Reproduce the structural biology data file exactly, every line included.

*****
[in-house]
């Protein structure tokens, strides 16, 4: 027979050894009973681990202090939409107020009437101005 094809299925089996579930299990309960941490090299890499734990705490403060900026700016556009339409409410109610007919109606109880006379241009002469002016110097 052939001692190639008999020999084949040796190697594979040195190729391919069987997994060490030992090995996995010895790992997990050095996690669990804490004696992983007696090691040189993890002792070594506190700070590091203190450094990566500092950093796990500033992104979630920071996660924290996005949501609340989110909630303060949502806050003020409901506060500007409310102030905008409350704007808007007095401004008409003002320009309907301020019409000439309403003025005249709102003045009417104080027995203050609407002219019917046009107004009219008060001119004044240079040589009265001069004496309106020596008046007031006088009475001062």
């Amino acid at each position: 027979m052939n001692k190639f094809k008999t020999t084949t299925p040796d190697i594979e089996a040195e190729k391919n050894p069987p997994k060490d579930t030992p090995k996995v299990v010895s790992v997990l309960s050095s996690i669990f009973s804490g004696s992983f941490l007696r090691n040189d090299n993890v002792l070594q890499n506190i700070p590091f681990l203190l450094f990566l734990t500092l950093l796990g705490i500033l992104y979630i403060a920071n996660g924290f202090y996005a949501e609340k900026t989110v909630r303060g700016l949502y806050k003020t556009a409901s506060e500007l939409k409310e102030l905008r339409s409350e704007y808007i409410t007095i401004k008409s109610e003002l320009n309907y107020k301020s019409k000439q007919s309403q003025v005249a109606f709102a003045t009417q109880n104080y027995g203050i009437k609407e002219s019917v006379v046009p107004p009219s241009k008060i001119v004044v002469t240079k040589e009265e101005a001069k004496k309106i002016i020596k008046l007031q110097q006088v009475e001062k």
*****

[in-house]
């Protein structure tokens, strides 16, 4: 027979050894009973681990202090939409107020009437101005 094809299925089996579930299990309960941490090299890499734990705490403060900026700016556009339409409410109610007919109606109880006379241009002469002016110097 052939001692190639008999020999084949040796190697594979040195190729391919069987997994060490030992090995996995010895790992997990050095996690669990804490004696992983007696090691040189993890002792070594506190700070590091203190450094990566500092950093796990500033992104979630920071996660924290996005949501609340989110909630303060949502806050003020409901506060500007409310102030905008409350704007808007007095401004008409003002320009309907301020019409000439309403003025005249709102003045009417104080027995203050609407002219019917046009107004009219008060001119004044240079040589009265001069004496309106020596008046007031006088009475001062």
């Amino acid at each position: 027979m052939n001692k190639f094809k008999t020999t084949t299925p040796d190697i594979e089996a040195e190729k391919n050894p069987p997994k060490d579930t030992p090995k996995v299990v010895s790992v997990l309960s050095s996690i669990f009973s804490g004696s992983f941490l007696r090691n040189d090299n993890v002792l070594q890499n506190i700070p590091f681990l203190l450094f990566l734990t500092l950093l796990g705490i500033l992104y979630i403060a920071n996660g924290f202090y996005a949501e609340k900026t989110v909630r303060g700016l949502y806050k003020t556009a409901s506060e500007l939409k409310e102030l905008r339409s409350e704007y808007i409410t007095i401004k008409s109610e003002l320009n309907y107020k301020s019409k000439q007919s309403q003025v005249a109606f709102a003045t009417q109880n104080y027995g203050i009437k609407e002219s019917v006379v046009p107004p009219s241009k008060i001119v004044v002469t240079k040589e009265e101005a001069k004496k309106i002016i020596k008046l007031q110097q006088v009475e001062k």